After coming on a little too strong in the beginning, the movie settles into a more self-assured groove with the arrival of our protagonists in the titular village. It becomes pretty obvious pretty quickly that something is not right in this place - the village is deserted, and there are cryptic drawings scattered everywhere. It occurs to the protagonists that none of them really know Lucas all that well, and it was his idea to come here. The discovery of Marion - one of the passengers in the other car - makes things even more confusing, as she talks like they've been there for hours when they just found her minutes after entering the village. Time and space, they discover, are out of joint here - leaving the village proves to be impossible as paths lead back to their beginning, ways out return them to the house. The cryptic drawings become prophetic, and people begin disappearing one by one. Something is stalking them. All of this is intercut with scenes of Emma, elsewhere, getting some unspecified bad news, and one side of a conversation with an unknown man in a car. It's not clear if these cutaways are related or where they occur in time, but restraint makes them less confusing and more curious - their reveals are paced well enough to deepen the mystery surrounding these people, rather than distracting from it.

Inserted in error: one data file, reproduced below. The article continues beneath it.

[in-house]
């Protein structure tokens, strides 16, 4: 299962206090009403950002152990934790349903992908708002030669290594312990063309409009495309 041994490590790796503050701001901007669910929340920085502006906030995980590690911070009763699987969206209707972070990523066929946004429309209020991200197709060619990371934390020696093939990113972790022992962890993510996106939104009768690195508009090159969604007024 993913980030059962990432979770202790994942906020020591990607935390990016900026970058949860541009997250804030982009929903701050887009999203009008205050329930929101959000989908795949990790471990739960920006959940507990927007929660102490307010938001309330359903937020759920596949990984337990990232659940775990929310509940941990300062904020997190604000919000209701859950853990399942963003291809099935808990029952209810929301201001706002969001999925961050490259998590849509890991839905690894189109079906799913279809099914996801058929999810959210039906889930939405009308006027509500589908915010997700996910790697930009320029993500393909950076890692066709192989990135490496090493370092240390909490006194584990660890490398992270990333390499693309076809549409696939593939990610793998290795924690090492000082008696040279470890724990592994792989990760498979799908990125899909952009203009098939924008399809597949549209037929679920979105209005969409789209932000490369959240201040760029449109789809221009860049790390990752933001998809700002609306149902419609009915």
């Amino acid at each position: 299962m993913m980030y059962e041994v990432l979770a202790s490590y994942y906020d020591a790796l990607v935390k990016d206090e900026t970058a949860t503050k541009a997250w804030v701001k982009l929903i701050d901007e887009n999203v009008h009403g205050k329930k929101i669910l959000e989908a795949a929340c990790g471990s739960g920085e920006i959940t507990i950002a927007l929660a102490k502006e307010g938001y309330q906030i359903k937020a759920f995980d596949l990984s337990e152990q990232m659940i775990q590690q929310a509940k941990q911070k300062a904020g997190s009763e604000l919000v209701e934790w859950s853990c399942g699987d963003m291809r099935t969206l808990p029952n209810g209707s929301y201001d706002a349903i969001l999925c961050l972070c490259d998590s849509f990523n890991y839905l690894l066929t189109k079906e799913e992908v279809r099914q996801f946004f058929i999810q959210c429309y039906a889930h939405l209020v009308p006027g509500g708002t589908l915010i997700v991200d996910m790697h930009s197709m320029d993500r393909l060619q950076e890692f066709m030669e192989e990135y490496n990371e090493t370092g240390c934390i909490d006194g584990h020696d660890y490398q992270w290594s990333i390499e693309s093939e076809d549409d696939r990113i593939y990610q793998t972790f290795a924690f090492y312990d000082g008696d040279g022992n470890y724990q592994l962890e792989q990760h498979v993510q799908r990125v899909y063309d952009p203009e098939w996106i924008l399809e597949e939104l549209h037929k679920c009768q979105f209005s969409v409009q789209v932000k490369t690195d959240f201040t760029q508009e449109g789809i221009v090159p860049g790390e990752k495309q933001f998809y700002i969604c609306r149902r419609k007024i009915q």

In fact, one of the biggest strengths of Le Village Des Ombres is its pacing. It's not a sudden-scares kind of movie. It gradually drip-feeds information to the audience - weird occurrences, flashbacks, misdirection - at a rate fast enough to keep us guessing, but slowly enough that we spend a long time wondering what it all means. Why can't they leave? Why do the drawings depict events that happened seconds before the drawing was discovered? What happened between Emma & Marion? Who is the dude in the car? What's with the weird ledger in the town hall? Why is the library filled with copies of a single book? Everything coheres in the end, but it takes its sweet time getting there, answers inevitably leading to more questions until the very end. That's a good thing.